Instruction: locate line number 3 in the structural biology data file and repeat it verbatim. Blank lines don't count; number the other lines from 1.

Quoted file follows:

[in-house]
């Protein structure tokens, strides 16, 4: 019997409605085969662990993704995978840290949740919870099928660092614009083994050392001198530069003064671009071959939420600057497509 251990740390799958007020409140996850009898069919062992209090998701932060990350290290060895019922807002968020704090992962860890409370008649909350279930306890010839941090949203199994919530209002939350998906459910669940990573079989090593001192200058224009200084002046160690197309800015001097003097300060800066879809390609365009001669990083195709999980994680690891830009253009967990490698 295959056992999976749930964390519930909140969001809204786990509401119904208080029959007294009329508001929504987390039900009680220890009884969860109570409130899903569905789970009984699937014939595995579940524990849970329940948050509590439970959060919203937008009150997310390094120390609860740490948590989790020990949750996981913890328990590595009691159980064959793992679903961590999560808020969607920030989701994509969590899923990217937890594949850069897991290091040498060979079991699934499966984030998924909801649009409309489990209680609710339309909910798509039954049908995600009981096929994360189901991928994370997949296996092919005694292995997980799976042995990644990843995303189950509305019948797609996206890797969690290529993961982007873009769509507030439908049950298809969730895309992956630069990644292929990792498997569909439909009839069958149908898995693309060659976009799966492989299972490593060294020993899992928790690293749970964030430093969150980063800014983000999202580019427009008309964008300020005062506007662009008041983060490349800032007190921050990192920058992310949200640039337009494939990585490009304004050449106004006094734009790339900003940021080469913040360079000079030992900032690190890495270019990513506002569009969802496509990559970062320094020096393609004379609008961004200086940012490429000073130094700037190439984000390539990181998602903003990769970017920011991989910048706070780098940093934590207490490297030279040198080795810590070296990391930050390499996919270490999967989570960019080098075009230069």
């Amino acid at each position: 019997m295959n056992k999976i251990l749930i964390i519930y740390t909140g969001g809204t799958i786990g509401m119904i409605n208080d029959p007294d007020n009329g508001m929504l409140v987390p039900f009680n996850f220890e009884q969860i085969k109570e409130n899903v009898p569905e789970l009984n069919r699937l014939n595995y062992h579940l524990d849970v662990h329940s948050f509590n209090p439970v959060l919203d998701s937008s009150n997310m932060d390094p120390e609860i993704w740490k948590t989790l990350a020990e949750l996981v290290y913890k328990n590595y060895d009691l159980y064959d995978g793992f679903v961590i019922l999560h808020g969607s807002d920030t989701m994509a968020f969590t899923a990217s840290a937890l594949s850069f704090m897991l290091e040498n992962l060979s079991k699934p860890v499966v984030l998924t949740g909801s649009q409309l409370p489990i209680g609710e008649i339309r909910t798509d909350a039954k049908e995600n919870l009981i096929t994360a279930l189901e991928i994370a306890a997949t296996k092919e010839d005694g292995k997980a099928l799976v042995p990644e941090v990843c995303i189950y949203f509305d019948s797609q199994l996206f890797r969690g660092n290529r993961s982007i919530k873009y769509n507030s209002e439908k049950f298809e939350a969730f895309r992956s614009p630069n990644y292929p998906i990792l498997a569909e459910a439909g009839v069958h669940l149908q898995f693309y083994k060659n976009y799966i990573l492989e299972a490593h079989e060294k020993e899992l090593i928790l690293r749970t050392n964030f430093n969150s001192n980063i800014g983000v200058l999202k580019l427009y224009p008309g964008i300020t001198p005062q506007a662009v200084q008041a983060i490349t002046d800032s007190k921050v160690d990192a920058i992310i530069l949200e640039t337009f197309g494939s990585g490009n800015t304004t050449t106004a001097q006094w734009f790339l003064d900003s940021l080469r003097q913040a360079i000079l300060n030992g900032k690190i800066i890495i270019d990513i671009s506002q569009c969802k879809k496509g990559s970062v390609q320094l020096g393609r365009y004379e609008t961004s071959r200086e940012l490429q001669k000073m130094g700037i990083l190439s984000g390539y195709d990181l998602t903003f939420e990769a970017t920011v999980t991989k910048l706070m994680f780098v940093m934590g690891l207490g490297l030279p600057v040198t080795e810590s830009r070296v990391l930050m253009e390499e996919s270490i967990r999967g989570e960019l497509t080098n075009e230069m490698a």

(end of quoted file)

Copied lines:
């Amino acid at each position: 019997m295959n056992k999976i251990l749930i964390i519930y740390t909140g969001g809204t799958i786990g509401m119904i409605n208080d029959p007294d007020n009329g508001m929504l409140v987390p039900f009680n996850f220890e009884q969860i085969k109570e409130n899903v009898p569905e789970l009984n069919r699937l014939n595995y062992h579940l524990d849970v662990h329940s948050f509590n209090p439970v959060l919203d998701s937008s009150n997310m932060d390094p120390e609860i993704w740490k948590t989790l990350a020990e949750l996981v290290y913890k328990n590595y060895d009691l159980y064959d995978g793992f679903v961590i019922l999560h808020g969607s807002d920030t989701m994509a968020f969590t899923a990217s840290a937890l594949s850069f704090m897991l290091e040498n992962l060979s079991k699934p860890v499966v984030l998924t949740g909801s649009q409309l409370p489990i209680g609710e008649i339309r909910t798509d909350a039954k049908e995600n919870l009981i096929t994360a279930l189901e991928i994370a306890a997949t296996k092919e010839d005694g292995k997980a099928l799976v042995p990644e941090v990843c995303i189950y949203f509305d019948s797609q199994l996206f890797r969690g660092n290529r993961s982007i919530k873009y769509n507030s209002e439908k049950f298809e939350a969730f895309r992956s614009p630069n990644y292929p998906i990792l498997a569909e459910a439909g009839v069958h669940l149908q898995f693309y083994k060659n976009y799966i990573l492989e299972a490593h079989e060294k020993e899992l090593i928790l690293r749970t050392n964030f430093n969150s001192n980063i800014g983000v200058l999202k580019l427009y224009p008309g964008i300020t001198p005062q506007a662009v200084q008041a983060i490349t002046d800032s007190k921050v160690d990192a920058i992310i530069l949200e640039t337009f197309g494939s990585g490009n800015t304004t050449t106004a001097q006094w734009f790339l003064d900003s940021l080469r003097q913040a360079i000079l300060n030992g900032k690190i800066i890495i270019d990513i671009s506002q569009c969802k879809k496509g990559s970062v390609q320094l020096g393609r365009y004379e609008t961004s071959r200086e940012l490429q001669k000073m130094g700037i990083l190439s984000g390539y195709d990181l998602t903003f939420e990769a970017t920011v999980t991989k910048l706070m994680f780098v940093m934590g690891l207490g490297l030279p600057v040198t080795e810590s830009r070296v990391l930050m253009e390499e996919s270490i967990r999967g989570e960019l497509t080098n075009e230069m490698a």